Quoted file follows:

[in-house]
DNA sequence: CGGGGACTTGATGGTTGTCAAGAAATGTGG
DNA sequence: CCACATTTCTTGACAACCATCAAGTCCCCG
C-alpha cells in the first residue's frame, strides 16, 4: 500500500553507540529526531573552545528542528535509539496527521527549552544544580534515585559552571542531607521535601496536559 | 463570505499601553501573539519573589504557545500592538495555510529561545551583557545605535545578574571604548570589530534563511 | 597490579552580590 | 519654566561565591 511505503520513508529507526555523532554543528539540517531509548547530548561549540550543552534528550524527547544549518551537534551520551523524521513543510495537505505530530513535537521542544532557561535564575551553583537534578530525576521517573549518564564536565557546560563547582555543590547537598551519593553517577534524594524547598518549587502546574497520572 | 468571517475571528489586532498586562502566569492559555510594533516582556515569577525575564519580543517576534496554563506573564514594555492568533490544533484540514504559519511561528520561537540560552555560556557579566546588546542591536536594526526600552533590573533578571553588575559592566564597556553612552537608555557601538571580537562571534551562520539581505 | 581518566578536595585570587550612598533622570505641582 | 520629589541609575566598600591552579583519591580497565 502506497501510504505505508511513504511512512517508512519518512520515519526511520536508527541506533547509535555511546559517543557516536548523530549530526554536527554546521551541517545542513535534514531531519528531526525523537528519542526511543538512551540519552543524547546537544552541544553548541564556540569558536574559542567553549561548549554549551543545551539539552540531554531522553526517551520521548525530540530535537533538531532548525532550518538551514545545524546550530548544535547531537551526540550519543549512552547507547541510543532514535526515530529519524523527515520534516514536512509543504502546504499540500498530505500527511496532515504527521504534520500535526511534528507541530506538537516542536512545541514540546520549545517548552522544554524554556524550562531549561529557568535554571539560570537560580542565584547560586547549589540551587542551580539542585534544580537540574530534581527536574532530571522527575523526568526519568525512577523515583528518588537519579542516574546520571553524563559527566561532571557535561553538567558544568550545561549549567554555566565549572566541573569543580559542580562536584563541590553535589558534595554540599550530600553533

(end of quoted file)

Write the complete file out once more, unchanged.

[in-house]
DNA sequence: CGGGGACTTGATGGTTGTCAAGAAATGTGG
DNA sequence: CCACATTTCTTGACAACCATCAAGTCCCCG
C-alpha cells in the first residue's frame, strides 16, 4: 500500500553507540529526531573552545528542528535509539496527521527549552544544580534515585559552571542531607521535601496536559 | 463570505499601553501573539519573589504557545500592538495555510529561545551583557545605535545578574571604548570589530534563511 | 597490579552580590 | 519654566561565591 511505503520513508529507526555523532554543528539540517531509548547530548561549540550543552534528550524527547544549518551537534551520551523524521513543510495537505505530530513535537521542544532557561535564575551553583537534578530525576521517573549518564564536565557546560563547582555543590547537598551519593553517577534524594524547598518549587502546574497520572 | 468571517475571528489586532498586562502566569492559555510594533516582556515569577525575564519580543517576534496554563506573564514594555492568533490544533484540514504559519511561528520561537540560552555560556557579566546588546542591536536594526526600552533590573533578571553588575559592566564597556553612552537608555557601538571580537562571534551562520539581505 | 581518566578536595585570587550612598533622570505641582 | 520629589541609575566598600591552579583519591580497565 502506497501510504505505508511513504511512512517508512519518512520515519526511520536508527541506533547509535555511546559517543557516536548523530549530526554536527554546521551541517545542513535534514531531519528531526525523537528519542526511543538512551540519552543524547546537544552541544553548541564556540569558536574559542567553549561548549554549551543545551539539552540531554531522553526517551520521548525530540530535537533538531532548525532550518538551514545545524546550530548544535547531537551526540550519543549512552547507547541510543532514535526515530529519524523527515520534516514536512509543504502546504499540500498530505500527511496532515504527521504534520500535526511534528507541530506538537516542536512545541514540546520549545517548552522544554524554556524550562531549561529557568535554571539560570537560580542565584547560586547549589540551587542551580539542585534544580537540574530534581527536574532530571522527575523526568526519568525512577523515583528518588537519579542516574546520571553524563559527566561532571557535561553538567558544568550545561549549567554555566565549572566541573569543580559542580562536584563541590553535589558534595554540599550530600553533